It was completely irrelevant how many troops he killed in battle.
    Look at Alexander's battles; he didn't even attempt to kill the enemy army. He attempted to capture their leader, provoked his retreat and thus broke the will of the enemy army.
    (Yes, he killed many rebels later, but that doesn't invalidate the earlier strategic success that was not based on mere killing.)

    17th and 18th century Wars in Europe weren't much about killing either. Armies lost almost without exception more men both to desertion and illness than to violence.

    Hellenic polis wars weren't much about killing either. It's absolutely possible that there were a couple such wars without any KIA.

    The quick Prussian campaign to capture some continental territory of Sweden in the 18th century was highly successful and didn't require a single KIA (maybe there were KIA, but that was entirely irrelevant to the outcome).

    In fact, the combination of great manpower pool coupled with low intensity pretty much dictates that killing is bound to be irrelevant because losses can be compensated for.

    Look at WW2. The decisive factor for allied success was not killing. The decisive factor was overpowering. Germany had more aircraft, more tanks, more subs, more artillery in service than in late 1939. Its personnel strength was also almost the same. It killed (and captured) never heard-of quantities of enemy soldiers and still lost.

    Your fixation on killing also ignores that you're in great part talking about conflicts where the enemy has enough initiative to define the intensity of warfighting himself.
    You may increase killing, he will decrease warfighting to a new sustainable level. The efforts to kill more men per fight would merely lead to less fighting.
    To kill more per fight is simply not a decisive effort in many circumstances.


    This fixation on killing serves no good purpose. It neglects the many other important things in war and ignores the many other ways to victory.

    Killing "wins all wars" as much as eating breakfast. Both is part of it, neither is more or less crucial.

    You haven't found a magical "I win" button in "killing enemies".

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    Council Member Firn's Avatar
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    Quote Originally Posted by jmm99 View Post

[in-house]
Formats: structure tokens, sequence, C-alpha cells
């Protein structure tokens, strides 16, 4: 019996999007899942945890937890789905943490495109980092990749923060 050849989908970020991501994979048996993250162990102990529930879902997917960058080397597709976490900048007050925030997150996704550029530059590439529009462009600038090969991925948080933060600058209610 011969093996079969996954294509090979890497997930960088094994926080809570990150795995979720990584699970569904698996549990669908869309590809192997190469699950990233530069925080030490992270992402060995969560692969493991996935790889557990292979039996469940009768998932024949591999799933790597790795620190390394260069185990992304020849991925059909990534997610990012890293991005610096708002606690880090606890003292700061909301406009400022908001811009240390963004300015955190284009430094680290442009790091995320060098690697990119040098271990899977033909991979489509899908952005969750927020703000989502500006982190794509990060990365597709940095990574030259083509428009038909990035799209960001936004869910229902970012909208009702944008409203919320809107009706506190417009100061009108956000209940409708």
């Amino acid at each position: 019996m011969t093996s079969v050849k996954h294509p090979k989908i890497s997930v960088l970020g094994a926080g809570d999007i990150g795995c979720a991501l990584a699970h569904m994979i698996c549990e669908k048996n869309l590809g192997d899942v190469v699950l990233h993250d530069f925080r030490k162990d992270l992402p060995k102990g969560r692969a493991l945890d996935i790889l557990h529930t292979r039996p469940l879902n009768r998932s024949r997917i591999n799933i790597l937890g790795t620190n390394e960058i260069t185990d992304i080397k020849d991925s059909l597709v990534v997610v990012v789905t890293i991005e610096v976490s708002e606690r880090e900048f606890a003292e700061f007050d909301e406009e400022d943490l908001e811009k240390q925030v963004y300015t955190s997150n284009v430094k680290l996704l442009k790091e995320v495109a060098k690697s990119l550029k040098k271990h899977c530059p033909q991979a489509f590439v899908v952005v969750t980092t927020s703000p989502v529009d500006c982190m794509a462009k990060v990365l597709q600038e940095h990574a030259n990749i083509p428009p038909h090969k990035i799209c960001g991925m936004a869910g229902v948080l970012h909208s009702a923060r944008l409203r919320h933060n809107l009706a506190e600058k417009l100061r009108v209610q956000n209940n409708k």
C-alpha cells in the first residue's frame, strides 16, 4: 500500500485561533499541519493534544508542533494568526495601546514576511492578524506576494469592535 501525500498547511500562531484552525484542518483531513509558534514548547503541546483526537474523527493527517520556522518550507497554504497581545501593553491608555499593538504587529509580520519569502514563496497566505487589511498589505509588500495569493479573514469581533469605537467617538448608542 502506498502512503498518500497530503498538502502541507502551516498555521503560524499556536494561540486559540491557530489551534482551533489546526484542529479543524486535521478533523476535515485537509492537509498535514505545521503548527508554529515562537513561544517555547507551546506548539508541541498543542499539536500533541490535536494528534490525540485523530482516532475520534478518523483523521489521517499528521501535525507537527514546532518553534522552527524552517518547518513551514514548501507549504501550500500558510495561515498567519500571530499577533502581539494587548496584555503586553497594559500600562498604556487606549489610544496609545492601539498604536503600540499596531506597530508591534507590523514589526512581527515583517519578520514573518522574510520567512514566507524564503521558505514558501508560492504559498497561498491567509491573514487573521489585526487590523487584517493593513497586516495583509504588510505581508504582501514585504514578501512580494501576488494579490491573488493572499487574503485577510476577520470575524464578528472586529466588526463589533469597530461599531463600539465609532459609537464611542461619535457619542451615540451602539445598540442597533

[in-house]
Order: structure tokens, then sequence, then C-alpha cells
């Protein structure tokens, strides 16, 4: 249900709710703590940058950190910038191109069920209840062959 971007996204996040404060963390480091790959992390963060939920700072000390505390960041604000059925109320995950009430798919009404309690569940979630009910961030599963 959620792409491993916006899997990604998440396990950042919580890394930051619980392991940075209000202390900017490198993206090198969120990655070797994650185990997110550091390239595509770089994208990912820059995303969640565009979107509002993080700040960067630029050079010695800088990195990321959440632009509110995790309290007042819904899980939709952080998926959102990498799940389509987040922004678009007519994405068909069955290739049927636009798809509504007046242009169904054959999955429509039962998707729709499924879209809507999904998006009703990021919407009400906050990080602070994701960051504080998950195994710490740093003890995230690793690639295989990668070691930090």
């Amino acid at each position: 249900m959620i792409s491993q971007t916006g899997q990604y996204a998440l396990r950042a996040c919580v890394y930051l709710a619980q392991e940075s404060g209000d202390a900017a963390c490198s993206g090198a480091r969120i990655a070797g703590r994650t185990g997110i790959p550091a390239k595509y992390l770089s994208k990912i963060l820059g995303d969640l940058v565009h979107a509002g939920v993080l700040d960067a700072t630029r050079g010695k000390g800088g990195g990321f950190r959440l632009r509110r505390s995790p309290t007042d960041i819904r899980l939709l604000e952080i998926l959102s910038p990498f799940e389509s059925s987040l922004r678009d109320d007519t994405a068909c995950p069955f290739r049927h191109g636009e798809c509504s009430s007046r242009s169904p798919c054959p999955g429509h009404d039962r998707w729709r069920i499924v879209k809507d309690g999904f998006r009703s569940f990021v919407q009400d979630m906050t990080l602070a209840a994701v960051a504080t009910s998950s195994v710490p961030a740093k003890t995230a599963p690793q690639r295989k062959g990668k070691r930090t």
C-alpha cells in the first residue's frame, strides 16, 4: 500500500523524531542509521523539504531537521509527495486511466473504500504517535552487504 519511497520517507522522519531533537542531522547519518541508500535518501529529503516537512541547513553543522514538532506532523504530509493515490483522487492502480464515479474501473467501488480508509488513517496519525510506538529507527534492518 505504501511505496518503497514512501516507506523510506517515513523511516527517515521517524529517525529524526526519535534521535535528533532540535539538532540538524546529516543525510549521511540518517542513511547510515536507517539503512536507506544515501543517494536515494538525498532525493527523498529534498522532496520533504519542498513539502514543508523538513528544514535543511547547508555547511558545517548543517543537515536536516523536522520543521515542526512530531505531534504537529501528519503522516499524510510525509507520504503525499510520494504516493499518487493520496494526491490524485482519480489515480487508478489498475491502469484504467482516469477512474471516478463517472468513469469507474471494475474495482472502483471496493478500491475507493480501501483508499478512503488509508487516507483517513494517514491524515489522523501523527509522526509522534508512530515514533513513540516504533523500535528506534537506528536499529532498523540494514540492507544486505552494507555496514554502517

....

    One wonders whether, because of the gulf between these basic policies, the US and the EU-countries should refrain from military alliances (such as NATO); and simply co-operate on an ad hoc basis where the mutual benefits far outweigh the policy conflicts.

    ....

    Regards

    Mike

    The argument is indeed interesting and well presented. Sorry that I just focus on the small excerpt but I find it a bit surprising to question the values of a military alliance on the basis of possibly even large squabbles concerning the legal status of enemy fighters encountered in conflicts which are not in the vital interests of their members.

    Note that the political, legal and factual influences of long-term military (political) alliances, in this case NATO are considerable and clearly distinct from temporary ad-hoc cooperations.


    Regards

    Firn

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    Council Member William F. Owen's Avatar
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    Quote Originally Posted by Fuchs View Post
    You've been focusing on this one facet of war for about a year, where is this fixation coming from?

    Killing is merely one ingredient of warfare. Taking prisoners and inciting desertion are perfect substitutes.
    It's not a fixation. Its merely a statement of my truth. War is killing for political purpose. No killing, no war. When it really matters, what breaks will is killing and destruction.

    It's nothing do with how many you kill. You may loose more than the enemy. It's about breaking his will. That means killing or at least threatening to kill.
    This fixation on killing serves no good purpose. It neglects the many other important things in war and ignores the many other ways to victory.
    Then don't teach it. You'll win many supporters from the modern and future US and UK armies, as well as Oprah Winfrey and the adherents to the late Princess Diana.

    I'll teach or profess that war is killing for political gain. Focus on killing the right people, and you'll deliver the policy within the limits of military force. If you know something better, I'm listening.